Mr. Greg Pollock, President and CEO of Advocis
on Lang and O'Leary
Where To Find It
After seeing the President of Advocis on the Lang and O'Leary Exchange, I couldn't refrain from posting this. I have not connected the link to the image because CBC requires you to watch 10 minutes of commercials to see a couple minutes of programming. I don't want to waste your time, so will give you an overview, but if you really want to see the clip, be forewarned. The segment starts around 28:50 in the clip. http://www.cbc.ca/player/Shows/Shows/Lang+O%27Leary+Exchange/ID/2438219196/
Mr. Pollock doesn’t want to see choice in how advisors are regulated, which I can understand, but he does want choice in how they are compensated. He says eliminating advisor commissions on mutual funds would result in less advice for Canadians. To me, the irony is that advisors are the reason Canadians are so deep into mutual funds in the first place. In Canada, we can buy better investments than mutual funds, but rarely can we pay more than we do for mutual funds. Apparently, that is not one of Mr. Pollock’s concerns.
Regardless, Mr. Pollock and his Advocis organization www.advocis.ca need to get their facts straight. Advocis likes to claim financial advisors are the reason that clients have more financial assets than people who don’t get the advice of an advisor. The truth is, the study, “New Evidence on the Value of Financial Advice” by Dr. Jon Cockerline, https://www.ific.ca/wp-content/uploads/2013/08/New-Evidence-on-the-Value-of-Financial-Advice-November-2012.pdf/1653/ only included people who were happy with the advice they were getting (those who were, obviously, making money) over periods of time, in the “advised“ group. Their results were compared to another group (anyone not currently dealing with a financial advisor) which included anybody who left their advisor because they were not making any money, or worse, were losing money even at the advice of their advisor! Guess which group came out ahead?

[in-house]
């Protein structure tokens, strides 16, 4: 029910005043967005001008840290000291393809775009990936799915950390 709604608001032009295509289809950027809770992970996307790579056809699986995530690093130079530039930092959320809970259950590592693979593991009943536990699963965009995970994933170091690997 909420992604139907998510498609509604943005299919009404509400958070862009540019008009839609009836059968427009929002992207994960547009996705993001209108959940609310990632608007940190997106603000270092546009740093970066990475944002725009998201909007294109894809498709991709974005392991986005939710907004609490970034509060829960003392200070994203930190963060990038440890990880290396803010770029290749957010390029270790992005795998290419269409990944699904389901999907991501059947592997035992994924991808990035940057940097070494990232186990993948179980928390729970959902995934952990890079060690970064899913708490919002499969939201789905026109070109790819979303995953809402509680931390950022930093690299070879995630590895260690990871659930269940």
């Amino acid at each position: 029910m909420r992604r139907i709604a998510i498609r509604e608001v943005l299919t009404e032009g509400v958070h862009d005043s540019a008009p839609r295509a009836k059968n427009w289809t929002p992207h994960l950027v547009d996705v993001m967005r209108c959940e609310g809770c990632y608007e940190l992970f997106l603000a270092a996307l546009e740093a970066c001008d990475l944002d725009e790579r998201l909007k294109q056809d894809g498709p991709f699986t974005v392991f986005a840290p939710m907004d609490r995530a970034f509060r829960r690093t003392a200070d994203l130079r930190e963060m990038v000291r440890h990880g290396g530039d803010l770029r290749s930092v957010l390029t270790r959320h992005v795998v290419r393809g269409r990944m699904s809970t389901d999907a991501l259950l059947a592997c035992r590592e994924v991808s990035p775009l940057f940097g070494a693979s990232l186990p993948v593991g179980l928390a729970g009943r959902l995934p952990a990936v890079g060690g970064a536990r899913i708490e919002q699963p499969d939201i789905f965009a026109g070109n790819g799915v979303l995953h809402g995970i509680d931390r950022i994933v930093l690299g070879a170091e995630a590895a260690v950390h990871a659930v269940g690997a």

In actual fact, the report states, “The large difference in assets that is observed may be the result of other variables besides advice.” Since advice, alone, failed to account for the gap in performance, the report goes on to explain how an increase in the rate of savings for advised accounts could explain the difference. It is not surprising to think people would direct additional money to advisors they were happy with, while others don’t, particularly after being unsuccessful in the past (even with the “help” of an advisor).
What the study actually proves is that people who find a good advisor should take their advice! While Advocis may not be lying to us, they sure as hell aren’t telling us the truth when it comes to the true value of professional financial advice.
Has your financial advisor made you money? Any idea how much that advice cost you?